Eight French expressions around the word apple

From fainting to high-quality, pomme can be used for a variety of different meanings

A child picking apples from a tree
Caption: Apple is a commonly featured term in literature, religion and the French vernacular
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There are many phrases in French that use the word apple, just as in English, but drawing connections between them would be like comparing apples to oranges.

Apples, which have always been widely available in France, are perhaps the most regularly-used fruit in French phrases.

In fact, the apple was even the symbol of a presidential candidate’s campaign.

In the run-up to the 1995 election, soon-to-be president Jacques Chirac declared himself to be a “mangeur de pommes”, an eater of apples, and the apple became inextricably associated with his campaign.

Below, we share eight French expressions around the word apple.

Tomber dans les pommes

This phrase, translated as ‘falling in the apples’, means to faint.

It is very likely that the phrase is not actually linked to apples at all.

It probably stems from the old French expression tomber dans les pâmes, which means to faint due to a strong emotion. Over time, pâmes slowly evolved into pommes.

Another possible, although unlikely, explanation traces the origins of the phrase to the theatre.

French audiences would throw pommes cuites (cooked apples) in response to a poor performance, as opposed to rotten tomatoes, which were supposedly used in England (although that is likely a myth).

If an actor was knocked out by an apple, then ‘they would have fallen in the apples’, although it seems unlikely a cooked apple would knock someone out.

Perhaps some fresh ones were thrown into the mix as well?

Haut comme trois pommes

Haut comme trois pommes, translated as high as three apples, is used to describe a small child, usually in reference to other children their age.

In France, apples were often used as a unit of measurement since they were very common, which is where the phrase is thought to have originated.

In the US, an equivalent expression would be ‘knee-high to a grasshopper’.

Pomme de la discorde

This expression is most often translated as ‘a bone of contention’/’having a bone to pick with someone’, but a literal translation is an apple of discord.

It means a topic of discussion or debate that is likely to cause arguments.

The expression comes from a story in Greek mythology.

The goddess Eris, offended at not being invited to a wedding, threw a golden apple inscribed with the message “For the most beautiful”.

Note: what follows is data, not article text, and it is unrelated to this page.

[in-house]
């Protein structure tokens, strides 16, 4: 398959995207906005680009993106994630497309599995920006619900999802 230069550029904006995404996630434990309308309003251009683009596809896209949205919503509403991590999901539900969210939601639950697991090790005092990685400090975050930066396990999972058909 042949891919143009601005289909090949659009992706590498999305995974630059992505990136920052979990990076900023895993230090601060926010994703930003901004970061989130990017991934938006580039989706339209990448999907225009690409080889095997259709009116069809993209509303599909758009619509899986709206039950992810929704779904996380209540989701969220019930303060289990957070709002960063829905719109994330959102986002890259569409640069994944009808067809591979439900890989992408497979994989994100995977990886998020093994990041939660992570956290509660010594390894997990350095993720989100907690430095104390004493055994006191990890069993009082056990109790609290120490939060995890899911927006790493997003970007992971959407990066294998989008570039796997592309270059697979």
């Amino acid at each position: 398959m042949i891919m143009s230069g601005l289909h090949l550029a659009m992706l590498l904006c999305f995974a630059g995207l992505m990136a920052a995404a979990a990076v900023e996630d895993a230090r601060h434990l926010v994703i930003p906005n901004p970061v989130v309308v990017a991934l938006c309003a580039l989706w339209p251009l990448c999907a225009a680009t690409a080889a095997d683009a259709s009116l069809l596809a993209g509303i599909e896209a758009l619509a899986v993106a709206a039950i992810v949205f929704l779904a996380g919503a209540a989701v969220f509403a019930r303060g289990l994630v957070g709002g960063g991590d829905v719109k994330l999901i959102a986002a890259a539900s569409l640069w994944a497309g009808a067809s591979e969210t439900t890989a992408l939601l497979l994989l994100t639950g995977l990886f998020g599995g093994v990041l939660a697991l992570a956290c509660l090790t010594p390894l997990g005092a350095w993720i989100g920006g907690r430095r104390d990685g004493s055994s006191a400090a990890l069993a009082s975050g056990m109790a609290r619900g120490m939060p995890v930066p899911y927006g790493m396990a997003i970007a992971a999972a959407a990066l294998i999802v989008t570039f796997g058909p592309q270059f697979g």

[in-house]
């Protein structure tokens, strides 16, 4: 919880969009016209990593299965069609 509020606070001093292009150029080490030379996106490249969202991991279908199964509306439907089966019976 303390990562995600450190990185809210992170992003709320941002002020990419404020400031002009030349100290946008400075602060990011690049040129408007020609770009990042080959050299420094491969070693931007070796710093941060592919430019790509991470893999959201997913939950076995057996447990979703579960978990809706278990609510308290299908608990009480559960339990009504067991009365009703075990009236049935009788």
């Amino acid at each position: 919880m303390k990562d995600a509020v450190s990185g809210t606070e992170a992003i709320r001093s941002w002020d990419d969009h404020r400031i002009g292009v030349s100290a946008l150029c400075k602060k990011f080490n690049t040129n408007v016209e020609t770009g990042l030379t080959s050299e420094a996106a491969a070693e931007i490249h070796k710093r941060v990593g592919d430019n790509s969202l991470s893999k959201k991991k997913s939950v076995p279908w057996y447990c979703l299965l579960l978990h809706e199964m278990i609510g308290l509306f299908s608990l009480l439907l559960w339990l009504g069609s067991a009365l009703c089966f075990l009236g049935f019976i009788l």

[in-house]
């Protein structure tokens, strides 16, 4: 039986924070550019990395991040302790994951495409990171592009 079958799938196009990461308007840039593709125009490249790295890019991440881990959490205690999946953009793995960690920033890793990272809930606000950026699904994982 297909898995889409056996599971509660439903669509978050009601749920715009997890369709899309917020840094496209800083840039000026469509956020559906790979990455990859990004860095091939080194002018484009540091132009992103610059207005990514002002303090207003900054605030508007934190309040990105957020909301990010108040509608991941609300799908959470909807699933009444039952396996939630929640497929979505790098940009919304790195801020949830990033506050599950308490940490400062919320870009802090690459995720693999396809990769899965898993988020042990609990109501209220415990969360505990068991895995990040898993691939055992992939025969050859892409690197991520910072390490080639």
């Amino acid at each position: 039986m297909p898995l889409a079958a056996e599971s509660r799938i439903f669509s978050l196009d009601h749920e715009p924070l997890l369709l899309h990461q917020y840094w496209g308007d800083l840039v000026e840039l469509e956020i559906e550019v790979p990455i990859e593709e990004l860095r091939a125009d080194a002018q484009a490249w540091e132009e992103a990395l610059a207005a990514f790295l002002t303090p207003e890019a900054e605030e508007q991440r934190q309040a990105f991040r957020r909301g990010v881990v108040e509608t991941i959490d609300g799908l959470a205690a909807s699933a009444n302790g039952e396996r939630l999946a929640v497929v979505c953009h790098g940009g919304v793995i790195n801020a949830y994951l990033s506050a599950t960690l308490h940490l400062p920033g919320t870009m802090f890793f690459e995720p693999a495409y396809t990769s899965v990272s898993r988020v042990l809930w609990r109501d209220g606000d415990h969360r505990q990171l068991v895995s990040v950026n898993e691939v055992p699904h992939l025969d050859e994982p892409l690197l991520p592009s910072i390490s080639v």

Hera, Aphrodite and Athena all argued over who was the most beautiful, forcing the mortal Paris to decide and eventually leading to the Trojan War.

The expression is mostly used by saying someone threw the apple of discord: “il a jeté la pomme de la discorde”.

Read more: Understand the difference between quoique and quoi que in French

Être bonne pomme

In this expression, bonne means ripe rather than good.

Identical to the expression être bonne poire (being a ripe pear), which is more commonly used than its apple equivalent, someone who is a ripe apple is someone who is too naïve and easily taken advantage of.

In use since the 19th century, a ripe apple is therefore someone who falls for tricks like ripe apples fall from trees.

Pomme de terre

This is the name given to potatoes in French. They are also called patates, although this tends to be used more regionally or colloquially.

It is not entirely clear why potatoes are called ‘apple of the earth’ in French, although it is also the same in Dutch with “aardappel”.

The first mention of pomme de terre in literature is attributed to Henri Louis Duhamel du Monceau, a botanist who used the term in 1762.

Aux pommes

When something is described as being aux pommes (literally, ‘to apples’), it means that it is of very high quality, or something that has been treated with a lot of care and attention.

Its origins are likely found in Parisian slang, although it is not exactly clear where it comes from.

Similar to être bonne pomme, it also has an equivalent that is more commonly used: aux petits oignons, or “to small onions”, which means something that is done with great care.

Two Quebecois pomme expressions

Whilst you might hear these two phrases in the French language, you would not hear them in France because they are Quebecois expressions only used in Canada.

A pomme de route, or a road apple, refers to horse droppings. When they freeze, children use a pomme de route as a hockey puck.

The second expression with Quebecois origins is chanter la pomme, translated as “singing the apple” to someone. It means to flirt with someone, trying to seduce them through flattery.

The phrase has two likely origins. The first is a religious one, referring to the apple that Eve ate in the Garden of Eden, that she was tempted into by a snake. The apple therefore seduced Eve by singing to her or enticing her.

The second possible explanation is linked to the word paume, which means palm. During a dance, two possible suitors would hold hands and pressing your palm into the other person’s was a subtle way of showing interest, therefore making their palms sing.

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